WASHINGTON (AP) — Leaders of the Senate’s banking committee are telling former chief executive officers at the failed Silicon Valley Bank and Signature Bank they “must answer” for their banks’ “downfall.” The senators say in a letter to each CEO he’s expected to appear before the panel. The banking committee is examining the events leading up to the closures of the two banks, with the first congressional hearing set for Tuesday. Separate letters were sent Thursday to former Silicon Valley Bank CEO Gregory Becker and former Signature Bank CEO Joseph DePaolo. Attorneys copied in on the letters sent to the former CEOs haven’t responded to requests from The Associated Press for comment.


Stocks tick higher after another dizzying day on Wall Street

NEW YORK (AP) — Stocks rose, but only after another dizzying day for Wall Street where a big show of strength from the morning vanished and worries rose about the banking industry. The S&P 500 added 0.3% Thursday for its third gain in four days. It had been on track for a much healthier gain of 1.8% in the morning. The Dow saw an early gain of 481 points disappear, and it likewise dipped to a brief loss before closing with a modest gain. Strength for technology stocks helped the Nasdaq composite hold up better than the rest of the market. Treasury yields sank sharply.


Ford says EV unit losing billions, should be seen as startup

DETROIT (AP) — Ford’s electric vehicle business has lost $3 billion before taxes during the past two years and will lose a similar amount this year as the company invests heavily in the new technology. The figures were released Thursday as Ford rolled out a new way of reporting its financial results. The new business structure separates electric vehicles, the profitable internal combustion and commercial vehicle operations into three operating units. Company officials said the electric vehicle unit will be profitable before taxes by late 2026 with an 8% profit margin. Chief Financial Officer John Lawler said Model e should be viewed as a startup company within Ford.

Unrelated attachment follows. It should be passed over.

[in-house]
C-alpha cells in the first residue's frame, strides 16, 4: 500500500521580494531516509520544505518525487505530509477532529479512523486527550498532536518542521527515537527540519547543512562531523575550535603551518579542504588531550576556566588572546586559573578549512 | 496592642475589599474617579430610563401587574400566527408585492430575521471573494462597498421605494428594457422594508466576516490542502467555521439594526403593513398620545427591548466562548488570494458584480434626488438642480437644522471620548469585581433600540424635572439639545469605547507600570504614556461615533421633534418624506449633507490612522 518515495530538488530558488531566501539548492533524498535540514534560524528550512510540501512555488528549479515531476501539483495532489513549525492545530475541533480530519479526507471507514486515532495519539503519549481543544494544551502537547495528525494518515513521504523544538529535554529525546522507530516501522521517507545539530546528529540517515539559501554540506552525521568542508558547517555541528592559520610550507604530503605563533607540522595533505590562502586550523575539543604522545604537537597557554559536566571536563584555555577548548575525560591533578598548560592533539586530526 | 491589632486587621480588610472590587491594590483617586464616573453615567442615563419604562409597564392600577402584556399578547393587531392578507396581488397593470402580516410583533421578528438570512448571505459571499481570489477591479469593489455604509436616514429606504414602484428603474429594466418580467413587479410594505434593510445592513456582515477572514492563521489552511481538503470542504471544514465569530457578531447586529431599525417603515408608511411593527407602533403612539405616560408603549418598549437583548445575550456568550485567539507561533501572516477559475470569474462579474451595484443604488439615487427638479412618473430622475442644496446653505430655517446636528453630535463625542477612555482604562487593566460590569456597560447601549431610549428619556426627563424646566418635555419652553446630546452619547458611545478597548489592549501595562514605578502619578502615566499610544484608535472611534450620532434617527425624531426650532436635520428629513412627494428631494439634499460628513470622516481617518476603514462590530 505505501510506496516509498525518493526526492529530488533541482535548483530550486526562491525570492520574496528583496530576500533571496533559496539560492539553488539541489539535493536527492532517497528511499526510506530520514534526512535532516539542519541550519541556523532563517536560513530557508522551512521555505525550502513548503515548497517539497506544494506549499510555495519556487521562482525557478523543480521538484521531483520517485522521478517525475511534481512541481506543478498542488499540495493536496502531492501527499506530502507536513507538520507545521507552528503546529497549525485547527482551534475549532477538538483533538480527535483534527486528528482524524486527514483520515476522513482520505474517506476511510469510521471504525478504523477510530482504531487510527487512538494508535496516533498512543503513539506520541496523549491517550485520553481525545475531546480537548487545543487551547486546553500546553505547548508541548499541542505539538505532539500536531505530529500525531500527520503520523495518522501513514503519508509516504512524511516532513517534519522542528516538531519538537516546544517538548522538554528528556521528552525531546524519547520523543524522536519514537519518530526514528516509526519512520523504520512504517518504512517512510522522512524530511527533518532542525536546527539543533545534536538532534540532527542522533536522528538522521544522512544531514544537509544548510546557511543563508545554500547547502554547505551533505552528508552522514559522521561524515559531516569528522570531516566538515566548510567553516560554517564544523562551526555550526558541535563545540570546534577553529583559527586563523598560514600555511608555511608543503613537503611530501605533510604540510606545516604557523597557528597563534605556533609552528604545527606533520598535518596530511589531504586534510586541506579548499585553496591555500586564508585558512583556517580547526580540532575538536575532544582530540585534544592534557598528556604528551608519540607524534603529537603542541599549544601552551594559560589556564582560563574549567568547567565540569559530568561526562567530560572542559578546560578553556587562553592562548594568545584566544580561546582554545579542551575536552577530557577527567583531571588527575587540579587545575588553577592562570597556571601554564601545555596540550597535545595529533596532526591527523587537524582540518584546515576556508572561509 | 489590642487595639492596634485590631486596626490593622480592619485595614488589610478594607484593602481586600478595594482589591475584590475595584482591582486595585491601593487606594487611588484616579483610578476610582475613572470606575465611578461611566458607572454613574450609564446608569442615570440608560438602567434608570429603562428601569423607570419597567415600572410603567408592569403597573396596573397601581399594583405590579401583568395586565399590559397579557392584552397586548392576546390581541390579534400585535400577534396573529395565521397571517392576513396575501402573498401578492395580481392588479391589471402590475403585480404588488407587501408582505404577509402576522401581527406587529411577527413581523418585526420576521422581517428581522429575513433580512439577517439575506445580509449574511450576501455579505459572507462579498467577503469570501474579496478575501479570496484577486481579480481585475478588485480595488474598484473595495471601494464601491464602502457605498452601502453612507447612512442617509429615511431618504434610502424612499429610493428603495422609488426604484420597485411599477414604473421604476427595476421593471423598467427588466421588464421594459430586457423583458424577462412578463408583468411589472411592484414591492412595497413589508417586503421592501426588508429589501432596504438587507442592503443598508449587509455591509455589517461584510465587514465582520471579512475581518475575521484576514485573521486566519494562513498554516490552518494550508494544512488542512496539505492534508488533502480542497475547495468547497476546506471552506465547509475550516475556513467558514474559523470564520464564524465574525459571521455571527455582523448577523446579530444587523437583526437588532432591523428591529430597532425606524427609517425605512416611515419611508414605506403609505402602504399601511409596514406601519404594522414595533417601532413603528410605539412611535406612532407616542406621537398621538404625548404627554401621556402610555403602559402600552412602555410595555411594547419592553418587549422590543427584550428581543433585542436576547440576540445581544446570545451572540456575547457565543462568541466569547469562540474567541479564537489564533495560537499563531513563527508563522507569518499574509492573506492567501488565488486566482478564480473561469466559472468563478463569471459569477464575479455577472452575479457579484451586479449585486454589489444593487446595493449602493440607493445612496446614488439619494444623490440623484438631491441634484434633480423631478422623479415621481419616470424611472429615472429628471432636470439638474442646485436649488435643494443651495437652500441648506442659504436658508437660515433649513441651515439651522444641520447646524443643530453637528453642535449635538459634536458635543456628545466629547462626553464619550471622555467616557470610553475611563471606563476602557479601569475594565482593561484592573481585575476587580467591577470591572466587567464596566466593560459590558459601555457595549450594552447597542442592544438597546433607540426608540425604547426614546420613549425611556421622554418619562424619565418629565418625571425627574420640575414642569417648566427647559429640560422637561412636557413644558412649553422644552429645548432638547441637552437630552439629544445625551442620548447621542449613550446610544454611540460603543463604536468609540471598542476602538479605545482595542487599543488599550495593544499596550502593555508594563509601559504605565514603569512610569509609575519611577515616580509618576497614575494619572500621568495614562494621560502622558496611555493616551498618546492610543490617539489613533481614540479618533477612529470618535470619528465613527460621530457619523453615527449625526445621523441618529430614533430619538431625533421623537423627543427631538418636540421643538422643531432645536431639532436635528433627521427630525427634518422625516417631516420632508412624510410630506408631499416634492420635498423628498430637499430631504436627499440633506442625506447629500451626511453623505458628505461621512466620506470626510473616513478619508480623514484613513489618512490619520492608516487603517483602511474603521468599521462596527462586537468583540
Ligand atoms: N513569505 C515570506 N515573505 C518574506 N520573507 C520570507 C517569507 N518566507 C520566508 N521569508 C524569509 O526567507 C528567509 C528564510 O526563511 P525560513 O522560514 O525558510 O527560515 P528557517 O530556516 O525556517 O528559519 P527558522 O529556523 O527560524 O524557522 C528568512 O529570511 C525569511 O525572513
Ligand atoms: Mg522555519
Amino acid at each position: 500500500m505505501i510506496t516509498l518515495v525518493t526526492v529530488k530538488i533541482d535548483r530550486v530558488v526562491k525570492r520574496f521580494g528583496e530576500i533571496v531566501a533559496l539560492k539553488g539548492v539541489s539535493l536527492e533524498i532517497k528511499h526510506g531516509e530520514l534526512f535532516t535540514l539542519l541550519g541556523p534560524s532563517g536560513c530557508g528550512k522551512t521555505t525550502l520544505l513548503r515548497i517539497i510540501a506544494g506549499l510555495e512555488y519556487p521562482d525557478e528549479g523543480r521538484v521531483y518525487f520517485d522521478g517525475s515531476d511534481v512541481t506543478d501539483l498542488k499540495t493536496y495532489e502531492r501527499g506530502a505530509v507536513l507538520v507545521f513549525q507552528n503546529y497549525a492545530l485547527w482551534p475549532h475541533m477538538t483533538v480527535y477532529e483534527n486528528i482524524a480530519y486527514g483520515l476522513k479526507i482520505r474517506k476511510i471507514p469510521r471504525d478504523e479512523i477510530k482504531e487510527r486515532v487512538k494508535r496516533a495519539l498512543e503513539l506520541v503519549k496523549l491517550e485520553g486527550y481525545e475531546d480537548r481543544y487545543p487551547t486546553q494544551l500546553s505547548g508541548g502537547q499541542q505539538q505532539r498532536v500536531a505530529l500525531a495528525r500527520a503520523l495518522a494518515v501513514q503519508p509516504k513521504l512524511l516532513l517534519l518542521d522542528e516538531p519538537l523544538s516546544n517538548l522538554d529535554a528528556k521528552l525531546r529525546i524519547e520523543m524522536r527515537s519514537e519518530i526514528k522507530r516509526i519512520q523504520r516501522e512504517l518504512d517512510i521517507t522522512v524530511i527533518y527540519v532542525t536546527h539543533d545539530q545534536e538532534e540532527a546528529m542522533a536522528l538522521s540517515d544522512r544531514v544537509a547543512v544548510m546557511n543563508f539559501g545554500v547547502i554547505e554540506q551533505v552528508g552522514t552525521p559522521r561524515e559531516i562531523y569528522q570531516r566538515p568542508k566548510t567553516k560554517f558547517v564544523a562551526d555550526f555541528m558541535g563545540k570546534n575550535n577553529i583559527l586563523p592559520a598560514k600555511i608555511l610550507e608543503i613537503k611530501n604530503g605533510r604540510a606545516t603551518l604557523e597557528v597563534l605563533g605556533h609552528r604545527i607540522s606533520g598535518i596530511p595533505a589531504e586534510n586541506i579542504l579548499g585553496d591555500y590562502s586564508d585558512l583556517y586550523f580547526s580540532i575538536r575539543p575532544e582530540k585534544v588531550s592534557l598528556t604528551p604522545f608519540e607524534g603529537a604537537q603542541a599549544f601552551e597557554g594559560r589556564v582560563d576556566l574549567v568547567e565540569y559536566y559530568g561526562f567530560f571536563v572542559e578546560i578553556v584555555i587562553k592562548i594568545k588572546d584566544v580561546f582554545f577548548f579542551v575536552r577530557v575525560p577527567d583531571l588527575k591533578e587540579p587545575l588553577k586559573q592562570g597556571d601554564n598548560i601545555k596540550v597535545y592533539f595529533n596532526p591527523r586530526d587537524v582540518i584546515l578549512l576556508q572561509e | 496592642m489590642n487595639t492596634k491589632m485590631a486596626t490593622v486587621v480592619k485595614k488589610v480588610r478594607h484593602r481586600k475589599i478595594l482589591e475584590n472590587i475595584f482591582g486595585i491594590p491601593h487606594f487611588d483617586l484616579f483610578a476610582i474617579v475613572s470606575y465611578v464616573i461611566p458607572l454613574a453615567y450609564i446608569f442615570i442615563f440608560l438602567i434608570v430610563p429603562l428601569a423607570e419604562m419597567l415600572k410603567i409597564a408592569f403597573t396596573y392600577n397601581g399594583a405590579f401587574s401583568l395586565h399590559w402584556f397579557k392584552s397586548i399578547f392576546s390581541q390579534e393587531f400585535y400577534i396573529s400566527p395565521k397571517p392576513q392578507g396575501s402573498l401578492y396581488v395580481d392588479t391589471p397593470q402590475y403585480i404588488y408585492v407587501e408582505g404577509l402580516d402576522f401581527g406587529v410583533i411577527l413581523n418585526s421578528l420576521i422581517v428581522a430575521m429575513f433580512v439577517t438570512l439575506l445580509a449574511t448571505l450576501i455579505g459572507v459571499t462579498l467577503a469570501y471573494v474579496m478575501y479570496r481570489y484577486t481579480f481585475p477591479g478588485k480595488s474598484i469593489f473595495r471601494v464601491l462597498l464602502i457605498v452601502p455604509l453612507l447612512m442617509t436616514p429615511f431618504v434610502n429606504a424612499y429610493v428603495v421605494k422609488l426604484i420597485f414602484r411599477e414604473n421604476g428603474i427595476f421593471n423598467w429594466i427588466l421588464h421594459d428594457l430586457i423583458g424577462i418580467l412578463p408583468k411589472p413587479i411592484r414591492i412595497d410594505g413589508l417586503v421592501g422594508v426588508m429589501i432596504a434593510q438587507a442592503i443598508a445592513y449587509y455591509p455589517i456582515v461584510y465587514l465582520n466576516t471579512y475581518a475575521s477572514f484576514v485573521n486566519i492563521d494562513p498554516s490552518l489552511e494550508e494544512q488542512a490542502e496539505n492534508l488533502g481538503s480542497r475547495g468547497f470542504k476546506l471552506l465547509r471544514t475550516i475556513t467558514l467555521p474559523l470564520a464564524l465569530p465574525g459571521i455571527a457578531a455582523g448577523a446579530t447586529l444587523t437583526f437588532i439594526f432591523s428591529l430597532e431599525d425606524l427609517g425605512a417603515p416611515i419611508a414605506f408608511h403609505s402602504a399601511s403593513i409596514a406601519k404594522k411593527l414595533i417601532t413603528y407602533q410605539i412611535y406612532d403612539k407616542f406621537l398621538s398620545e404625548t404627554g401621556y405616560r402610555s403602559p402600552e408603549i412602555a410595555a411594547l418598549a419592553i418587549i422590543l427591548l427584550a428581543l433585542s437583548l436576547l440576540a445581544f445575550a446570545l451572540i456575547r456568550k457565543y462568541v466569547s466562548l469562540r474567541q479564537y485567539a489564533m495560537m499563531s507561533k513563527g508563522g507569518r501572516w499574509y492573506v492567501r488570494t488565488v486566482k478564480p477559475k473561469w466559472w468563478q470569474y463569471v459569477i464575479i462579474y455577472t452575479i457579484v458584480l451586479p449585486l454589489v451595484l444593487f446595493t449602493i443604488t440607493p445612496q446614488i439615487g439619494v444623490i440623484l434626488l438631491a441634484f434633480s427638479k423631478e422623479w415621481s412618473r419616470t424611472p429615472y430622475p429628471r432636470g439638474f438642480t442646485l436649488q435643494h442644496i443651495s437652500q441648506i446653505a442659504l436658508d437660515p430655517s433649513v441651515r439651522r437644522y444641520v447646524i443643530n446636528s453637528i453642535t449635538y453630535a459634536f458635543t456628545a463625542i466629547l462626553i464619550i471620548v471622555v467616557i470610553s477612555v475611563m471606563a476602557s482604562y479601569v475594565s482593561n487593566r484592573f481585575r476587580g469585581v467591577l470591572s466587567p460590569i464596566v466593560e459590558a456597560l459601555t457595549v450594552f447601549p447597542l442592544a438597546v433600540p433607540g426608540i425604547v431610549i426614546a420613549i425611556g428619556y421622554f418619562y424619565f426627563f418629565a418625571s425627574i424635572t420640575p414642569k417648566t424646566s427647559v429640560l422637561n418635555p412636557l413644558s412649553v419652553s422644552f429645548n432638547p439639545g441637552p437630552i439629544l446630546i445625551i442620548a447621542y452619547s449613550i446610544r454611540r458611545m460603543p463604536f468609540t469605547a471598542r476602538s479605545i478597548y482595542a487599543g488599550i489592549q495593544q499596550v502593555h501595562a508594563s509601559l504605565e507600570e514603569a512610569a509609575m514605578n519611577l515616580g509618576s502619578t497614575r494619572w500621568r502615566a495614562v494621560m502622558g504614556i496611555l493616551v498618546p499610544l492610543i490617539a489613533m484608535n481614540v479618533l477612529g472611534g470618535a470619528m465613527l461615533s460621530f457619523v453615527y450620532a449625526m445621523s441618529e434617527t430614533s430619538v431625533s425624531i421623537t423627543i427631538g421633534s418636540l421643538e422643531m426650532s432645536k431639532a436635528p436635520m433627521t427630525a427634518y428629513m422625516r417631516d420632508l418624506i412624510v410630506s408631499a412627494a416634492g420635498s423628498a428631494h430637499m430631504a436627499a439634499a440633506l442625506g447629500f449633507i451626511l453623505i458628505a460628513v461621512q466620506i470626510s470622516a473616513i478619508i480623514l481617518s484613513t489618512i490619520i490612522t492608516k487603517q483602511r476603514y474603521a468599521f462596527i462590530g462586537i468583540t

New Starbucks CEO plans to work in stores monthly

Starbucks’ new CEO says he plans to work a half-day shift once a month in one of the company’s stores. Laxman Narasimhan says it will help him stay close to the company’s culture. Narasimhan took the reins as CEO earlier this week. He said in a letter to Starbucks’ employees Thursday that he also expects the company’s leadership team to be engaged in stores. Narasimhan led the company’s virtual annual meeting Thursday, the day after a strike by union supporters at more than 100 U.S. Starbucks stores. Like his predecessors, Narasimhan said Starbucks believes the company functions better without a union.


US jobless claims inch down as labor market remains tight

The labor market continues to defy the Federal Reserve’s attempts at loosening it, with U.S. applications for unemployment benefits down again last week and remaining at historically low levels. The Labor Department said Thursday that jobless claims in the U.S. for the week ending March 18 fell by 1,000 to 191,000 from the previous week. The four-week moving average of claims, which flattens out some of week-to-week volatility, fell by 250 to 196,250, remaining below the 200,000 threshold for the ninth straight week. Applications for unemployment benefits are seen as a barometer for layoffs in the U.S.


The S&P 500 rose 11.75 points, or 0.3%, to 3,948.72. The Dow Jones Industrial Average gained 75.14 points, or 0.2%, to 32,105.25. The Nasdaq composite added 117.44 points, or 1% to 11,787.40. The Russell 2000 index of smaller companies fell 7.07 points, or 0.4%, to 1,720.29.

Copyright © 2023 The Associated Press. All rights reserved. This material may not be published, broadcast, written or redistributed.